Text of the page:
Learn history where it happened with Tohu Whenua

Tohu Whenua landmarks tell some of our nation’s defining stories, which makes them ideal for students learning our history.

From 2023, the national school curriculum (which includes The New Zealand Curriculum and Te Marautanga o Aotearoa) will feature Aotearoa New Zealand’s histories and Te Takanga o Te Wā. This update to our national curriculum ensures that all ākonga (students) will leave school or kura with an understanding of our histories and how they have shaped our nation.

Tohu Whenua heritage places are ideal for students to learn about our unique history. Image: Clare Toia-Bailey

But are teachers aware of the education opportunities at Tohu Whenua places? The Tohu Whenua team recently undertook a project to make it easier for teachers to find education opportunities at some of our nation's most significant heritage sites. 

Amanda Viana, education programme manager at the Lakes District Museum, with a hands-on class visiting Arrowtown. Image: Lakes District Museum

The first step was to get a detailed snapshot of what organised education opportunities are available to schools and kura across all our Tohu Whenua. 

We found that each Tohu Whenua region has at least one Ministry of Education funded centre offering programmes at and about Tohu Whenua places. These centres have dedicated educators who offer many different heritage programmes fully linked to the curriculum. One such example is Lakes District Museum located in Arrowtown, a Tohu Whenua with rich Māori, European and Chinese heritage. Amanda Viana and her education team at the museum offer ELC (Enriching Local Curriculum) courses across all year levels. Teachers can choose from online lessons, have an educator come to their school, or be immersed in heritage at the museum and around Arrowtown. Programme options are activity based and designed to suit all styles and stages of learning, and are well supported by pre and post visit material.

Waitangi Treaty Grounds in Te Tai Tokerau Northland and Marsden Valley Education Centre located at Shantytown on Te Tai Poutini West Coast run in a similar manner, with the latter hosting school groups across the entire region including several different Tohu Whenua such as Brunner Mine, Waiuta and Denniston. 

Waitangi Treaty Grounds off Enriching Local Curriculum education opportunities for teachers and students. Image: Waitangi Treaty Grounds

Also providing curriculum linked opportunities is the Otago Central Rail Trail Trust. The trust has just developed 6 online Rail Tales enquiry plans for teachers who want to take their students on an actual or virtual trip along our country’s first Great Ride through historic farming and gold mining communities.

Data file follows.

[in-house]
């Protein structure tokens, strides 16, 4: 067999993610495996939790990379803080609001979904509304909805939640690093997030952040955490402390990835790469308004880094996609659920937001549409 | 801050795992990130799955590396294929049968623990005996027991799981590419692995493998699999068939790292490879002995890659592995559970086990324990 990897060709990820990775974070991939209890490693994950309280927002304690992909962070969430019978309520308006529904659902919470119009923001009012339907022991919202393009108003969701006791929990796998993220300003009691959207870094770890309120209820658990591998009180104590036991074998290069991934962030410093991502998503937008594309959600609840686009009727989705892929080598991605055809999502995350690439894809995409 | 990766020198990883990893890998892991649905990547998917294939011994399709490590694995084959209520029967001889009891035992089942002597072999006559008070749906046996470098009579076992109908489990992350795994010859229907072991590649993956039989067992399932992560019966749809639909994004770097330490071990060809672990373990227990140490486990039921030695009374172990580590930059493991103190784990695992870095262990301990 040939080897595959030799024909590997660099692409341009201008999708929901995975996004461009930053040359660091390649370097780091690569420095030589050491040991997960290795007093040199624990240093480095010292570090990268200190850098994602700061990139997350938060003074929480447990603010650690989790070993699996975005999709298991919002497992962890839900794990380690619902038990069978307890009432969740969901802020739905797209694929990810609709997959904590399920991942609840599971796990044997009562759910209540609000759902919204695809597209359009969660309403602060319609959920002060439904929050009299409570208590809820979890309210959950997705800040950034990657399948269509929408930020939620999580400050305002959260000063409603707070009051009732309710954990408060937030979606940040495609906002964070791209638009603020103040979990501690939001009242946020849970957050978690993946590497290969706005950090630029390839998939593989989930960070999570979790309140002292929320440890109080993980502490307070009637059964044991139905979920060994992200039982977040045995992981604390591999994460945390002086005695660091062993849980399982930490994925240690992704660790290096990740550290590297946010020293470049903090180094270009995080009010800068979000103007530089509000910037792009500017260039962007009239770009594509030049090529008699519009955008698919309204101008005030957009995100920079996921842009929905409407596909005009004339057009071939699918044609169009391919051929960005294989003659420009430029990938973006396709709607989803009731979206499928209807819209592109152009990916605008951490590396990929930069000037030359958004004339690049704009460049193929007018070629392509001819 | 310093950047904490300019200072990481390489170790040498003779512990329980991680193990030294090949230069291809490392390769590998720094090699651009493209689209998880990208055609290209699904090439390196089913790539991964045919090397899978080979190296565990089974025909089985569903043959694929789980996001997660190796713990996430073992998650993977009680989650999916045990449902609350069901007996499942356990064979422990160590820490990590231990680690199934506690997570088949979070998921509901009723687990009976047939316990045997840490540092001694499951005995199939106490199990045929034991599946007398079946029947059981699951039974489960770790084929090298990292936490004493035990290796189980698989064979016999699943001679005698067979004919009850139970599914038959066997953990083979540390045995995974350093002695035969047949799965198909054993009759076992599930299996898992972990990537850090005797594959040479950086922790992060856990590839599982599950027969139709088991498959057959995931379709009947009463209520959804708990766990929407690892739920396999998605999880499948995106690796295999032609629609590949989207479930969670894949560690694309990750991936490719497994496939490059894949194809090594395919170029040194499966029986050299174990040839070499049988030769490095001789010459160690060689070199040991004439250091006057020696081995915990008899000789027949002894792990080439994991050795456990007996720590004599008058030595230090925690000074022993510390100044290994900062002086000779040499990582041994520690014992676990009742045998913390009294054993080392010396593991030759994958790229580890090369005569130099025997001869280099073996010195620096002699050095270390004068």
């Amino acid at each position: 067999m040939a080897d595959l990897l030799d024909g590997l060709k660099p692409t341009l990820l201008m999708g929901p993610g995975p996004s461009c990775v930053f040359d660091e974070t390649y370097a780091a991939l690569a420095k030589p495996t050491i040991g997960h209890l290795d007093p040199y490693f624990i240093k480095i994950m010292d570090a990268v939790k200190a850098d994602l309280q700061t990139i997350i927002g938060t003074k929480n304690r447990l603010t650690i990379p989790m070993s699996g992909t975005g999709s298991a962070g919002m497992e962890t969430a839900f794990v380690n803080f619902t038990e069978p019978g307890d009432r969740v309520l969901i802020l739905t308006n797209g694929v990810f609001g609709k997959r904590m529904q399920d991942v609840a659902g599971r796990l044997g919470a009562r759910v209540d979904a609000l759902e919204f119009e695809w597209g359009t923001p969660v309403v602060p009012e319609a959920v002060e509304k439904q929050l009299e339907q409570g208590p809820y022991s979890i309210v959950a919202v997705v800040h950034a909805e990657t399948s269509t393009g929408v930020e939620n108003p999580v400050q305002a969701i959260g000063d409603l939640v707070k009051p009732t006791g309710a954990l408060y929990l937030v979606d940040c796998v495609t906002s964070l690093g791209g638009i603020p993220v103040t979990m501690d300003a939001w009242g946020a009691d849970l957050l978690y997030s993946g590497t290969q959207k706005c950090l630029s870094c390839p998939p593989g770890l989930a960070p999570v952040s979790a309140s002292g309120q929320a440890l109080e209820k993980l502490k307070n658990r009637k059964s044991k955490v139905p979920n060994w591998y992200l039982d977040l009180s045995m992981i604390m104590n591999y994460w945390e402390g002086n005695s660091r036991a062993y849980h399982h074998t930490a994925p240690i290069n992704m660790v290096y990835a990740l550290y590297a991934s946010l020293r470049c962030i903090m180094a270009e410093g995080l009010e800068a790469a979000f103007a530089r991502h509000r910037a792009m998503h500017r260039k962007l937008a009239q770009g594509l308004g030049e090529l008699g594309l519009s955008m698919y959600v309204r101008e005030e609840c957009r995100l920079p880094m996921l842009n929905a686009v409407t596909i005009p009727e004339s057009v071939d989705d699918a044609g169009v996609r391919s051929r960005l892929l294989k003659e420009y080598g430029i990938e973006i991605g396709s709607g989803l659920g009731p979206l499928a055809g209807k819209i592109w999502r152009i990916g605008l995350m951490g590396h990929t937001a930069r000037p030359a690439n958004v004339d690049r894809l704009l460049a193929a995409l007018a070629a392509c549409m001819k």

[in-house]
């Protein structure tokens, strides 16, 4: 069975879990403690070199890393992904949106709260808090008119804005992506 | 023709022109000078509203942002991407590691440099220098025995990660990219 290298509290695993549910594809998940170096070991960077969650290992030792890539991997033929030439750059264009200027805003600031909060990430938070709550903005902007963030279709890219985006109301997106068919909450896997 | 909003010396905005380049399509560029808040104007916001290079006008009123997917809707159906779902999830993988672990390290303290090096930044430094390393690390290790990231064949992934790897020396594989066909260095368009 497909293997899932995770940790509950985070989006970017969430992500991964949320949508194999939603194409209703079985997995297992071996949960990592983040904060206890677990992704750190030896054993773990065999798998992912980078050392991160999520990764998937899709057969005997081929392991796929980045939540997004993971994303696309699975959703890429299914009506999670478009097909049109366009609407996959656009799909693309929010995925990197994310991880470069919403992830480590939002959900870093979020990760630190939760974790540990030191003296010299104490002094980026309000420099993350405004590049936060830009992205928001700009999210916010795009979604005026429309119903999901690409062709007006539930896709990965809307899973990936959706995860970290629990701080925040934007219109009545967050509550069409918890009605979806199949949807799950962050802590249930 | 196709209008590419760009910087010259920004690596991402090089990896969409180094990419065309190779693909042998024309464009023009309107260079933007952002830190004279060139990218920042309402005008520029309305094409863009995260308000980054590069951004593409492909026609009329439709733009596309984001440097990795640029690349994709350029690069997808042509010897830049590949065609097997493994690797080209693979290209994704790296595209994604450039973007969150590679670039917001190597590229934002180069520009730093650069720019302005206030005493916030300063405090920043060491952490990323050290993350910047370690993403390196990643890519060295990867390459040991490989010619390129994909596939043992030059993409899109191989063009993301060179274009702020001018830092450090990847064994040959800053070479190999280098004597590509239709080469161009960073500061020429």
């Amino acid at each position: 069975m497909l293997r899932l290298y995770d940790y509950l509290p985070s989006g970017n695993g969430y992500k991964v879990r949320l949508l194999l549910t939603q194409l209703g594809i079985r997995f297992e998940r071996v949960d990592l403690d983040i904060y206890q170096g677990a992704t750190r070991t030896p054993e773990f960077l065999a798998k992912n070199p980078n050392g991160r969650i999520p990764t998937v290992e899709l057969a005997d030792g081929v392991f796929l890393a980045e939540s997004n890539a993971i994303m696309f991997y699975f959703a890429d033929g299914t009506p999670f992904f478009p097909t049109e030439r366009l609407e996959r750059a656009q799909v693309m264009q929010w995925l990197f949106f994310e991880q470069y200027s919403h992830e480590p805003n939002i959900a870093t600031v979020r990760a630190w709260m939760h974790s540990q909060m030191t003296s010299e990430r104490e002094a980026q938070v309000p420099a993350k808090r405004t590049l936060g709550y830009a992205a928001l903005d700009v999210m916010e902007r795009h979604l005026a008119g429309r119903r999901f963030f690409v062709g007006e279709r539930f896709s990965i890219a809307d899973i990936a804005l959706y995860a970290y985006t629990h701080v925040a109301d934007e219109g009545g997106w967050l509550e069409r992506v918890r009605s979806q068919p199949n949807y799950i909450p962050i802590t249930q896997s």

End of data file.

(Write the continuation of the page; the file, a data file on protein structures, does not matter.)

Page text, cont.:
Not surprisingly many Tohu Whenua places that offer guided tours or commentaries to visitors also often host school groups. These include Tohu Whenua that are owned and operated by Heritage New Zealand Pouhere Taonga, as well as places such as Larnach Castle, Olveston and the TSS Earnslaw. Tours are usually very interactive and hands-on, and although some can be tailored to suit what the class is studying, teachers often have to make their own curriculum links. Two other very special opportunities we need to mention here - Reefton i-site can arrange heritage school tours with a knowledgeable local, and the Otago Goldfields Heritage Trust offer free heritage tours of Bannockburn Sluicings (and gold panning on request) to school groups. 

Learning history where it happened - Buller High School students visit Denniston Mine north of Westport. Image: Jason Blair.

We've summarised all the Tohu Whenua education opportunities on our new education hub. This includes matching the Tohu Whenua landmarks that relate to each of the Big Ideas in Aotearoa New Zealand Histories, and the more detailed Understand, Know and Do sections - according to year level.

If you’re a teacher and reading this, it’s important to remember that whether or not a Tohu Whenua has resources specifically developed for school groups, all Tohu Whenua have nationally significant stories to tell, are readily accessible and have plenty of onsite interpretation.

For more information visit our heritage education hub here.

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